Consumer Cash Withdrawal Behaviour: Branch Networks and Online Financial Innovation
Bank branch networks play a crucial role in consumer’s cash withdrawals. To withdraw cash from branches, consumers usually have to travel and incur shoe-leather costs. Therefore, consumers economize these trips by adjusting their withdrawal amounts or combining withdrawals with other errands into single, multi-purpose trips. Our paper provides a model estimating how important travel distances are for consumers’ cash withdrawal behaviour so that we can evaluate how changes in bank branch networks affect consumers’ demand for cash.
Our empirical approach generalizes the classical cash inventory model to allow for two types of withdrawal: those that are the result of a consumer conveniently encountering a free/low-cost withdrawal opportunity (i.e., on their commute to work or grocery shopping) or those that a consumer makes a specific trip for, incurring a higher cost for the withdrawal. We first classify withdrawal types based on the Bank of Canada’s Methods-of-Payment surveys and then estimate the effect of distance on consumers’ withdrawal behaviour for the higher-cost withdrawal type.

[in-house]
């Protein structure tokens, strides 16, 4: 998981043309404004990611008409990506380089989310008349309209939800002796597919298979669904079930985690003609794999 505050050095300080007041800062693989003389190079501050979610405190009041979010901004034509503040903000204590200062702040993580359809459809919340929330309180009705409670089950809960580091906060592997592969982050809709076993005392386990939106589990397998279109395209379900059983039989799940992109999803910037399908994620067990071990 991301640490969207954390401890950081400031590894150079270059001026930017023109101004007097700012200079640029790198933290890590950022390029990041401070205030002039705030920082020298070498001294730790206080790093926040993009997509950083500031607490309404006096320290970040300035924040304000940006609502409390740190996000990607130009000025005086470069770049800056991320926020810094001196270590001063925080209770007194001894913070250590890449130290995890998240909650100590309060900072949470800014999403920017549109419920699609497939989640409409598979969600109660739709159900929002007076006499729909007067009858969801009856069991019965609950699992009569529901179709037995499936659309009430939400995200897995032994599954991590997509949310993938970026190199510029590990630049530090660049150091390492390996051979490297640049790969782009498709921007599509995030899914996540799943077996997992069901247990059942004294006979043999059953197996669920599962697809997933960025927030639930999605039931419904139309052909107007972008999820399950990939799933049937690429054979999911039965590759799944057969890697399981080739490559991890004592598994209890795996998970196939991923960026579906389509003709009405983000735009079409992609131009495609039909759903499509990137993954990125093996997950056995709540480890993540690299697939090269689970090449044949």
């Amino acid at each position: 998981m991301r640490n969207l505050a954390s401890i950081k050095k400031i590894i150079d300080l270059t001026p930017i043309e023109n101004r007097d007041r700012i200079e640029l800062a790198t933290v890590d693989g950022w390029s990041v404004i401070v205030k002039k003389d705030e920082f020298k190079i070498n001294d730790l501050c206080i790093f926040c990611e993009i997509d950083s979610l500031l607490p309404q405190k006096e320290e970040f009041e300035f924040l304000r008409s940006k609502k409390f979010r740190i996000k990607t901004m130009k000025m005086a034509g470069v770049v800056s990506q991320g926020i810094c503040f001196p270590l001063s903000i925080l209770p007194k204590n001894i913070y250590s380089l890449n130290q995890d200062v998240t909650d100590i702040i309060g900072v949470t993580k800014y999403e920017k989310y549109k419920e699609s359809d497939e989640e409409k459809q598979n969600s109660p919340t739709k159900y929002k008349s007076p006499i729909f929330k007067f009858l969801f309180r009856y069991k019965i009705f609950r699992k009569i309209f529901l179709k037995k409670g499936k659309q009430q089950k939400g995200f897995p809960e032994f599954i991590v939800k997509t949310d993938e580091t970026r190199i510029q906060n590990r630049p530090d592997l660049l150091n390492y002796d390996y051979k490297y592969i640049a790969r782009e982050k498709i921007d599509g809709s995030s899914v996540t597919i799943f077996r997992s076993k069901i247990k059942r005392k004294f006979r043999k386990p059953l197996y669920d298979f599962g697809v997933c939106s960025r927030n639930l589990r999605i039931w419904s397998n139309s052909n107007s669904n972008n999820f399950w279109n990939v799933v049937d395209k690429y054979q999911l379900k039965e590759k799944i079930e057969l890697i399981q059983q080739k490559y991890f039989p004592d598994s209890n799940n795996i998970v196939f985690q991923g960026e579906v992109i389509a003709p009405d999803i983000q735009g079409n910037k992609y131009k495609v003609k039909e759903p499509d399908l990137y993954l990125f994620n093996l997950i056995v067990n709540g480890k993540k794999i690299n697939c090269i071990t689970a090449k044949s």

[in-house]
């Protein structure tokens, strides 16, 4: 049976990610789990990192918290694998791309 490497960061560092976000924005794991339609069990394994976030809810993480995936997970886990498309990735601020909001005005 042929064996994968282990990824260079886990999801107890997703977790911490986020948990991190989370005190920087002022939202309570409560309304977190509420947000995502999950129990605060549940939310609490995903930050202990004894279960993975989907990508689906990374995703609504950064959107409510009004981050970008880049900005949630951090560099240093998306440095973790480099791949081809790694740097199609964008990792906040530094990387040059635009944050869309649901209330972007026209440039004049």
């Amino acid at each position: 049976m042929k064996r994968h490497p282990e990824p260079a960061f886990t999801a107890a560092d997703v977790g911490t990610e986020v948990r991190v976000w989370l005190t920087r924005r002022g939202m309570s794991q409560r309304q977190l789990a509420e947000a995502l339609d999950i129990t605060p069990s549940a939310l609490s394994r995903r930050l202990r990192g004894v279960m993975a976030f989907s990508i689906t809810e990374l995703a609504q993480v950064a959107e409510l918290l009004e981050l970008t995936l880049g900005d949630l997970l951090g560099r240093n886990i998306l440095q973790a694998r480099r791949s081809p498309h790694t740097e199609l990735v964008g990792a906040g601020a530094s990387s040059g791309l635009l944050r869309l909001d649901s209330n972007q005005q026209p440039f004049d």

We find that a distance threshold effect exists. The farther consumers must travel to withdraw cash, the fewer number of withdrawals they make if they live within 1.56 kilometres of their affiliated bank. In addition, we find that distance tends to have a larger impact on higher-income and older-age cohorts.